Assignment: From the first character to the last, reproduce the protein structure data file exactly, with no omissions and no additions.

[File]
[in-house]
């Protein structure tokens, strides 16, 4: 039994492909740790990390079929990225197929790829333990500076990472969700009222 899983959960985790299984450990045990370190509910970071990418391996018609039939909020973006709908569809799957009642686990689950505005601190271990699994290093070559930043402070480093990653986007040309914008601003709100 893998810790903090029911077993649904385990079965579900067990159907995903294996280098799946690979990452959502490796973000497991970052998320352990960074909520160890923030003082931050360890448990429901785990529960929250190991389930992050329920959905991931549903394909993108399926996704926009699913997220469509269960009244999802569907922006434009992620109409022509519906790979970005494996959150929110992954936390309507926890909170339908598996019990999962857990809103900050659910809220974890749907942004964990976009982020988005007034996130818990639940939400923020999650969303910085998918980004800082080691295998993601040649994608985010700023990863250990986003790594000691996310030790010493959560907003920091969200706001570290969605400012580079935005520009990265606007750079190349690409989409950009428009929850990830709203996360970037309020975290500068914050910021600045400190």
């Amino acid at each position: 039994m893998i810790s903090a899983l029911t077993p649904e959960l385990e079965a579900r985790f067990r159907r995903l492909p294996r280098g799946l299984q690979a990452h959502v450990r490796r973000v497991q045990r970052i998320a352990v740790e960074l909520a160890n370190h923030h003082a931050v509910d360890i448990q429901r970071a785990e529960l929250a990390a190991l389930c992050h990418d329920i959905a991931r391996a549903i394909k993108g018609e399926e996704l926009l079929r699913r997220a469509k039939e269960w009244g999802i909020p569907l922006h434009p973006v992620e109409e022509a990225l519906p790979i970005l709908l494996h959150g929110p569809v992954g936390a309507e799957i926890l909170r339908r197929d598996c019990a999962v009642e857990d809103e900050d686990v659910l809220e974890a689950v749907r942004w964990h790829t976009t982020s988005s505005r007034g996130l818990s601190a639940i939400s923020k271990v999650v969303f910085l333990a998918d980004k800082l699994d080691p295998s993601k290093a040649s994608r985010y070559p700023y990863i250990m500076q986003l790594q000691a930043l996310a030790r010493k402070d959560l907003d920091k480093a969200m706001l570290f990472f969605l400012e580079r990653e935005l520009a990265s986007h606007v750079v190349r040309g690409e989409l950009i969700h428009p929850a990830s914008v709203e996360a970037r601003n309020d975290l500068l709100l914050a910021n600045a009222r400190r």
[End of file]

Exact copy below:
[in-house]
């Protein structure tokens, strides 16, 4: 039994492909740790990390079929990225197929790829333990500076990472969700009222 899983959960985790299984450990045990370190509910970071990418391996018609039939909020973006709908569809799957009642686990689950505005601190271990699994290093070559930043402070480093990653986007040309914008601003709100 893998810790903090029911077993649904385990079965579900067990159907995903294996280098799946690979990452959502490796973000497991970052998320352990960074909520160890923030003082931050360890448990429901785990529960929250190991389930992050329920959905991931549903394909993108399926996704926009699913997220469509269960009244999802569907922006434009992620109409022509519906790979970005494996959150929110992954936390309507926890909170339908598996019990999962857990809103900050659910809220974890749907942004964990976009982020988005007034996130818990639940939400923020999650969303910085998918980004800082080691295998993601040649994608985010700023990863250990986003790594000691996310030790010493959560907003920091969200706001570290969605400012580079935005520009990265606007750079190349690409989409950009428009929850990830709203996360970037309020975290500068914050910021600045400190």
């Amino acid at each position: 039994m893998i810790s903090a899983l029911t077993p649904e959960l385990e079965a579900r985790f067990r159907r995903l492909p294996r280098g799946l299984q690979a990452h959502v450990r490796r973000v497991q045990r970052i998320a352990v740790e960074l909520a160890n370190h923030h003082a931050v509910d360890i448990q429901r970071a785990e529960l929250a990390a190991l389930c992050h990418d329920i959905a991931r391996a549903i394909k993108g018609e399926e996704l926009l079929r699913r997220a469509k039939e269960w009244g999802i909020p569907l922006h434009p973006v992620e109409e022509a990225l519906p790979i970005l709908l494996h959150g929110p569809v992954g936390a309507e799957i926890l909170r339908r197929d598996c019990a999962v009642e857990d809103e900050d686990v659910l809220e974890a689950v749907r942004w964990h790829t976009t982020s988005s505005r007034g996130l818990s601190a639940i939400s923020k271990v999650v969303f910085l333990a998918d980004k800082l699994d080691p295998s993601k290093a040649s994608r985010y070559p700023y990863i250990m500076q986003l790594q000691a930043l996310a030790r010493k402070d959560l907003d920091k480093a969200m706001l570290f990472f969605l400012e580079r990653e935005l520009a990265s986007h606007v750079v190349r040309g690409e989409l950009i969700h428009p929850a990830s914008v709203e996360a970037r601003n309020d975290l500068l709100l914050a910021n600045a009222r400190r």